The opportunity to run for president of SER dovetails beautifully with changes in my own professional career. Having just stepped down as Chair of the Division of Epidemiology and Community Health at the University of Minnesota School of Public Health after nearly 10 years, I envision the next phase of my career being focused on (1) mentorship and guidance for the next generation of epidemiologists, and (2) identifying innovative opportunities to help guide members toward impactful research initiatives. As SER president, I would have the opportunity to pursue these two career goals, and in doing so expand upon the legacy of SER as well.
With respect to mentorship and guidance, I had the privilege to serve as an SER executive board member between 2011 and 2013. During that time, my colleague Andy Olshan and I launched the Early Stage Investigator (ESI) program, now in its 4th year, at our Annual Meeting. These sessions have focused on time management, how to build a national reputation, and the importance of interdisciplinary teams. This year, we will focus on how we can involve our community stakeholders in our research and obtain funding to do so. Each year the attendance at these sessions has increased and we are committed to their continued improvement based on constructive feedback.
With respect to guiding impactful research, we have several research-focused initiatives already in place at SER. During my service on the SER executive board, I had the opportunity to assist, then President of SER Sandro Galea, in launching a series of new SER50 initiatives. These SER50 programs (“digital”, “playlists”, “experts”, and “talks”) bring SER into the professional lives of our members and colleagues year-round and not just during the annual meeting. These sessions focus on innovative methods and thematic research to help members formulate new, innovative, and collaborative research ideas. They were developed with the goal of having them implemented and refined as an SER mainstay by our 50th anniversary.
On a more personal note, a strength that I bring to SER is my own broad-based experience working in diverse organizations that employ many of our SER members. I began my career working closely with intramural investigators at NIH as a Westat Project Director. Upon completing my doctoral training under the tutelage of Noel Weiss, I spent the next 18 years working with clinical investigators at Brigham and Women’s Hospital and building teams between clinical and population researchers at Harvard Schools of Medicine and Public Health. My colleague and mentor, Dan Cramer, and I founded the Ob/Gyn Epidemiology Center which launched my career as a women’s health researcher. Over the past 10 years I have had the privilege to head our Division of Epidemiology and Community Health at the University Of Minnesota School Of Public Health. During this period, we diversified our faculty and strengthened our methodological expertise across the spectrum of clinical, biological, behavioral and social health related disciplines. In addition, more recently I broadened my own experience in learning to effectively work with community-based researchers and stakeholders as the Director of our Community Engagement Core for our Clinical and Translational Science Institute.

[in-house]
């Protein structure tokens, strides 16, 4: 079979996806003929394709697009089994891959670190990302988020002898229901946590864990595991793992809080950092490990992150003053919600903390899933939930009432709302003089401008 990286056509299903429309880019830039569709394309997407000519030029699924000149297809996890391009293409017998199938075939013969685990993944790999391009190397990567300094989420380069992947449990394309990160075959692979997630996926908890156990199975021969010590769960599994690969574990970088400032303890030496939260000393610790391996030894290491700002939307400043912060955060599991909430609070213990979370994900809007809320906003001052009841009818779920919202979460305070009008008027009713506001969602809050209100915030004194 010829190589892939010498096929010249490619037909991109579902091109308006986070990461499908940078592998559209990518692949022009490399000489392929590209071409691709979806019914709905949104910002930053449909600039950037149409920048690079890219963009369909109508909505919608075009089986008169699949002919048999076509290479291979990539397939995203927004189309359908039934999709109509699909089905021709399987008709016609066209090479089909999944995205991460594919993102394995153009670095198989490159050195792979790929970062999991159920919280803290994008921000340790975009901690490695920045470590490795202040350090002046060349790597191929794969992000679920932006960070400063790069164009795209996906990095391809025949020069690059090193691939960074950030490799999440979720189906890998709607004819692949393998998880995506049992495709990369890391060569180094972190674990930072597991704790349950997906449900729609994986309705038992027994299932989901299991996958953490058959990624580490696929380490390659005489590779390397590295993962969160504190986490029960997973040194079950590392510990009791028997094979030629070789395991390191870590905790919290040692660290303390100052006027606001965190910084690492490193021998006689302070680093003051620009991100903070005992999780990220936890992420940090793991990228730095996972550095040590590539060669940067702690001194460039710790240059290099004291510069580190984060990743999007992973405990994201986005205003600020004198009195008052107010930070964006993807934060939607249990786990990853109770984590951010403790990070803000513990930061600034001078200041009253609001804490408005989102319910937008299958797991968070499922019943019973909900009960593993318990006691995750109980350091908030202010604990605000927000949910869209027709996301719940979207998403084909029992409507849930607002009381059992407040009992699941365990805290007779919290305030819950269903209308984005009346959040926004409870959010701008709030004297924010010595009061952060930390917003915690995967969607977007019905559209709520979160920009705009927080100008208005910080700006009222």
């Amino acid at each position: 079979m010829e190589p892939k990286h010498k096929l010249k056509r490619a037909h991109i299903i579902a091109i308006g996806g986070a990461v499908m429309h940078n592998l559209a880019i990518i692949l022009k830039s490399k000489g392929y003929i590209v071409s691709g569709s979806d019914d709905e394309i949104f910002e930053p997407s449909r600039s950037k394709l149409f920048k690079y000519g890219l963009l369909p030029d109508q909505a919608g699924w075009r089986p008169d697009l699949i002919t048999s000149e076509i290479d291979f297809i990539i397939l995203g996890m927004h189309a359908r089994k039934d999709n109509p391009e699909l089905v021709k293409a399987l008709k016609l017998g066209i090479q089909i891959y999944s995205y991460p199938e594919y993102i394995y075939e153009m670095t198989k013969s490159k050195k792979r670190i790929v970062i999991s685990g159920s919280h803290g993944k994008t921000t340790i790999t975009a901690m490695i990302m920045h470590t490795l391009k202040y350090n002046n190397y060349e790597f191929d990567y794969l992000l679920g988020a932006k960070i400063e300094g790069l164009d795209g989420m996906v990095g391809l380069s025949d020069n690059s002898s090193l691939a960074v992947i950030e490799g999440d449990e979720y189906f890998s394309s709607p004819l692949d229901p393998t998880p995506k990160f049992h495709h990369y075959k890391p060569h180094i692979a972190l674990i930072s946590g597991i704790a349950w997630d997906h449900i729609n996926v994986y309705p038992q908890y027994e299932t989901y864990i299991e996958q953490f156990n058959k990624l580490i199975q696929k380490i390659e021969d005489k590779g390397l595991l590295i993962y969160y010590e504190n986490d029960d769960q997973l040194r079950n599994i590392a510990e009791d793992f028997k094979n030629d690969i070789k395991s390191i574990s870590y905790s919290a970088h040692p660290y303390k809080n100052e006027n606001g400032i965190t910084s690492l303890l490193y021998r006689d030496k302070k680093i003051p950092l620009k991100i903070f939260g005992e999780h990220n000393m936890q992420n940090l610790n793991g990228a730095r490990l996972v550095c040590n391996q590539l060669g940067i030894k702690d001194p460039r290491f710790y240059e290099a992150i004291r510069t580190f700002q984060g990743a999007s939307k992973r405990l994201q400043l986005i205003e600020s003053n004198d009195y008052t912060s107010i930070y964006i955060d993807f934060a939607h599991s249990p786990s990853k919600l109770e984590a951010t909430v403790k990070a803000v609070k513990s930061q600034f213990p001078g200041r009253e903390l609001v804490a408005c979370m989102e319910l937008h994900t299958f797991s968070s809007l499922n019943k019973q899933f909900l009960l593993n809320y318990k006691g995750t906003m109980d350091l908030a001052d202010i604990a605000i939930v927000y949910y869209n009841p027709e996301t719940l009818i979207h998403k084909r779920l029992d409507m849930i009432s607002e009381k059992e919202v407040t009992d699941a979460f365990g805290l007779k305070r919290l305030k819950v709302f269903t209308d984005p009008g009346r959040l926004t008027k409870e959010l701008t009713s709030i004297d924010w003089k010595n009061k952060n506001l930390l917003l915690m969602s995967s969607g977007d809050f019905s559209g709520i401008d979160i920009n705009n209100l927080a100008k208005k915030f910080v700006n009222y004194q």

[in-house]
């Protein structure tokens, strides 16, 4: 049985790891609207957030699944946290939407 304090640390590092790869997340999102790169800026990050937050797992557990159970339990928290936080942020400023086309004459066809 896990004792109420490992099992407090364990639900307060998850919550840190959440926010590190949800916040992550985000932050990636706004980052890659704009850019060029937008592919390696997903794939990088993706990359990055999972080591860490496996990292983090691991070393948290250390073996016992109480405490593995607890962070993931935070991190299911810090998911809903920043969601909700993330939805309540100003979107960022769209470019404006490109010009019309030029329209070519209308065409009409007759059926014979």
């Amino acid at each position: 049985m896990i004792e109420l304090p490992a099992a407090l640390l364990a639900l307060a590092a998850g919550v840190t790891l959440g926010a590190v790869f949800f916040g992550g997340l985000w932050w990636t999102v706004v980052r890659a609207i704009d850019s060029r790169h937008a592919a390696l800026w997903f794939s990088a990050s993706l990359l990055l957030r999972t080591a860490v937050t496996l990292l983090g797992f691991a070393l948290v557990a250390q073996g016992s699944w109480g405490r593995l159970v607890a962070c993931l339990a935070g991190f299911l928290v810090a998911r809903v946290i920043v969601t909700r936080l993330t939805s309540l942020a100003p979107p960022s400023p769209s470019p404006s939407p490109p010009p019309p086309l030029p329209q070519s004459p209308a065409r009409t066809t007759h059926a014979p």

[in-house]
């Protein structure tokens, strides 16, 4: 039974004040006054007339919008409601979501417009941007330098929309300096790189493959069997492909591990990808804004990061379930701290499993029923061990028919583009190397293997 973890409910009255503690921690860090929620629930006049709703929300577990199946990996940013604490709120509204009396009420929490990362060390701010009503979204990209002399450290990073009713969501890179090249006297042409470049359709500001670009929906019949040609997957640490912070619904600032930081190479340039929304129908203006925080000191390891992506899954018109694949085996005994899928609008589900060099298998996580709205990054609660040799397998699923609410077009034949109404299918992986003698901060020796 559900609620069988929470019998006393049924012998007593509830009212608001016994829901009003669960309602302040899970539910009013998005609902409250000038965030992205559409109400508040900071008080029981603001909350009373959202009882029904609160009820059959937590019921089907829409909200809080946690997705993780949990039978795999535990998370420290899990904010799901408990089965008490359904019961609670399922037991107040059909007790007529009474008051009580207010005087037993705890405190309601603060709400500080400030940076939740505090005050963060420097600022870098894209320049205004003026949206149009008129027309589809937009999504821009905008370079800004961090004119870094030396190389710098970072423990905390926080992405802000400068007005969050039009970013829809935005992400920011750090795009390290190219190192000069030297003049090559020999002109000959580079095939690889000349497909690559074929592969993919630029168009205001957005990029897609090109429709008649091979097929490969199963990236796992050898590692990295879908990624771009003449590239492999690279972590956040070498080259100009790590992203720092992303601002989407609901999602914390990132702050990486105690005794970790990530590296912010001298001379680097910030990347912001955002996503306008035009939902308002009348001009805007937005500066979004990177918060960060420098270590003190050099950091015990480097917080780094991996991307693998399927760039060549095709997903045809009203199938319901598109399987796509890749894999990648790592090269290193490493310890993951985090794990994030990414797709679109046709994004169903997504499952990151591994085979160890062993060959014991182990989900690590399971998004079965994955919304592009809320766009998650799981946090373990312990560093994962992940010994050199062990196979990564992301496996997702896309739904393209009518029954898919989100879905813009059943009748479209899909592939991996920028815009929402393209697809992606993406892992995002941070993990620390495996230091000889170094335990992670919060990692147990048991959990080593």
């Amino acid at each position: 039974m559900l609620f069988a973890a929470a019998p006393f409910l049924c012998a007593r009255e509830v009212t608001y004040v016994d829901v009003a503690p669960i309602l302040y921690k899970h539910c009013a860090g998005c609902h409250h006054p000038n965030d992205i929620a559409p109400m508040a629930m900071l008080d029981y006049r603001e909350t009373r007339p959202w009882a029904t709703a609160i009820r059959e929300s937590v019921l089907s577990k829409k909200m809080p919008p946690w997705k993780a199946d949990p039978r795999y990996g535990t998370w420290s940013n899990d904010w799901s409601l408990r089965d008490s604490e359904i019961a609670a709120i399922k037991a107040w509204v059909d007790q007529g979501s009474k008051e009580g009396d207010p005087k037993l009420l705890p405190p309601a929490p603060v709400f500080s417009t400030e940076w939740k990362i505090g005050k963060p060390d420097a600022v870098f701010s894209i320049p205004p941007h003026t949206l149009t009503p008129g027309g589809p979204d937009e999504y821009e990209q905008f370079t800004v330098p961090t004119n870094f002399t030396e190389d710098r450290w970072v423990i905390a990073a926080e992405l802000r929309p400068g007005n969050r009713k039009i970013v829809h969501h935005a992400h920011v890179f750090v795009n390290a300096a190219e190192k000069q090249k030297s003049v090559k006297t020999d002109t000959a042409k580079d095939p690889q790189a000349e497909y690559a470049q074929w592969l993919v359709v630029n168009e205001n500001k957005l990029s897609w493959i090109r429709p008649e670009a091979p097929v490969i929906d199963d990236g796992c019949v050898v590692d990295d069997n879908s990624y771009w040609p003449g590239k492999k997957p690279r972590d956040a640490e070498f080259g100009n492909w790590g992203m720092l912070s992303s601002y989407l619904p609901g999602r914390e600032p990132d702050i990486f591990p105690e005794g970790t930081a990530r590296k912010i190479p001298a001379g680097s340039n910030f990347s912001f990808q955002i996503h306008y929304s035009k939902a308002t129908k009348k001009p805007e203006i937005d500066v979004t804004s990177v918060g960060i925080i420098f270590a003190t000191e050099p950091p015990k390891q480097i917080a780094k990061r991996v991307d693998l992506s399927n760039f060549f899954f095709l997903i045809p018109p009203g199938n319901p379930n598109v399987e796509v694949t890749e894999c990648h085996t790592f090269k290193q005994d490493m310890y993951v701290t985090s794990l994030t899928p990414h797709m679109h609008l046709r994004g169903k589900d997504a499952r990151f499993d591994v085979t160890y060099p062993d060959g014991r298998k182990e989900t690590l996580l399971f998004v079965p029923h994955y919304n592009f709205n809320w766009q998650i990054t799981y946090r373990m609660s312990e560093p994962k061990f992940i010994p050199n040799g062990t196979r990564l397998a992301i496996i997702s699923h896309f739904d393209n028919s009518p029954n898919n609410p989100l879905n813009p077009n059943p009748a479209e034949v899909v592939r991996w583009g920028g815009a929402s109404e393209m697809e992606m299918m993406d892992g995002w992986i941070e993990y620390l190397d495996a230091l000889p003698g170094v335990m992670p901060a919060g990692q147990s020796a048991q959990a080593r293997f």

Epidemiology bridges the clinical, biological and behavioral sciences, and our colleagues contribute to our discipline through their employment across a wide spectrum of academic, governmental, private and public sector organizations. My goal will be to leverage and improve the SER programs and platforms to ensure that they continue to benefit the diverse members of our organization. This includes our strong membership of students across the country and internationally. To be President of SER would be the beginning of my next chapter. It would be an honor to usher in the 50th anniversary of this organization that has been so influential in my own career and of so many of my mentees and colleagues.